In response to Dave’s recent post, I am reminded of a game show that I’m sure a lot of you remember. In the show, you were offered a prize with the idea that you would be able to trade it for what was behind a closed door or under a box. It was a high risk, high reward kind of thing.
Felix Pie went 1 for 5 last night to lower his average even further. His AAA struggles have many believing that he’s not the highly touted prospect many thought in the middle of last year.
On the season in AAA, Pie’s numbers are nowhere near his numbers last year. His batting average is down 48 points from last year’s .304 mark. His instincts on the base paths continue to neutralize his speed as he has 9 SB but has been caught 9 times as well. 50% success rate is way below the recommended to be effective 70%.
Jim Hendry has to make a decision very soon about if Pie is the future CF and leadoff hitter of this team. If he’s not, then Juan Pierre has to be looked at very closely at being the guy.
There was a chance that you could trade a decent prize with the hopes of getting something better and end up far worse off. That’s the way I feel with this team right now.
When you look at what we have, it’s easy to say that we should trade as many of them as possible and stock the farm like the Marlins. It’s easy to say we should dump Dusty Baker and bring in a guy like Lou Pinella. It’s easy to SAY all of these things, and they sound nice in your head. We’re trading in what we have in the hope that what’s behind door number three will be the answer to all our problems. There is a flaw in that hope though. That flaw lies in the person running the gameshow. In order for the Let’s Make a Deal show to work, there had to be good prizes available behind some of the doors and under some of the boxes to entice players to want to go for it. They knew that the people running the games knew how to run a game. The problem we have, is that the person running THIS game doesn’t appear to have a plan.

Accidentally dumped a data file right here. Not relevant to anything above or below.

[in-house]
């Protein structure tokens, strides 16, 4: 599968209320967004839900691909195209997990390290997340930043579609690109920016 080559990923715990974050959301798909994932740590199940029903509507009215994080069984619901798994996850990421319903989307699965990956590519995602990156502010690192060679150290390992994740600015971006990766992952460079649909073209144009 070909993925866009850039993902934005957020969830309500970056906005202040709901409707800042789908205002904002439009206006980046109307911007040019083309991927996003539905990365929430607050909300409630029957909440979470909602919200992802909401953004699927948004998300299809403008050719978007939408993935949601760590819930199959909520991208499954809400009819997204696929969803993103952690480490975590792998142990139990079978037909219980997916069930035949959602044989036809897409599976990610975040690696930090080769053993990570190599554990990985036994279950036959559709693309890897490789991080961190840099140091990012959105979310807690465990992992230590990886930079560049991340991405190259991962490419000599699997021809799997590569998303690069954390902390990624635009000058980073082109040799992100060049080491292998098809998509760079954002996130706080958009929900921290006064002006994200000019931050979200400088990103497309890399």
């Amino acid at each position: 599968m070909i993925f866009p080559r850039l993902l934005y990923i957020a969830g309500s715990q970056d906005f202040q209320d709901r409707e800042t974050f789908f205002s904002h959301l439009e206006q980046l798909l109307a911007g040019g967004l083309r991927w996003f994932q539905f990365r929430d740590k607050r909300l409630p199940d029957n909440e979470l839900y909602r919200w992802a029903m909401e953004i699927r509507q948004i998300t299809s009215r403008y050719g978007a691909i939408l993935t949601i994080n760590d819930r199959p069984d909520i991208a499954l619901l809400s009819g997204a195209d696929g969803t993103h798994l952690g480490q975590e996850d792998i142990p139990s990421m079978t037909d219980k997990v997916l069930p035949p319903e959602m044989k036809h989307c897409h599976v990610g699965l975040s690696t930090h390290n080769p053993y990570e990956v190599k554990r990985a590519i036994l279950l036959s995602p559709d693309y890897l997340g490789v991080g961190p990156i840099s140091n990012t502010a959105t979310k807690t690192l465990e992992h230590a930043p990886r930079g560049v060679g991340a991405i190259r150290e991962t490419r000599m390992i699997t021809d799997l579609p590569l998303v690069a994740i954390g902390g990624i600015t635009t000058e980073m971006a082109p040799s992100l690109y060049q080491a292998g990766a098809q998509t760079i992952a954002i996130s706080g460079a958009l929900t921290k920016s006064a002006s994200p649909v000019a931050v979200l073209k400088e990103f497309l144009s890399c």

We can all admit that there have been times when he has been creative and made trades that make you ask yourself “what were those other GM’s thinking?” There are also times when you have seen him totally drop the ball in the free agent market. It all comes down to how much you trust the man running the game. If you trust him like the A’s trust their guy, then you sit back and let him do the worrying and know that it will all be OK. If you don’t trust him, then you question just about every move he makes and wonder what direction he has the team headed in. It’s all about your perception and feelings.
Jim Hendry has a decision to make about what to do with every member of this team, including the men that run the every day operations on the field. If you trust him, then his move will be the wise one. If you don’t, then his move, regardless of what it is, will be the wrong one.
As the deadline approaches, rather than evaluating who should stay and who should go, evaluate your trust in the man running the game. Before me make a deal, we have to know the game is in good hands.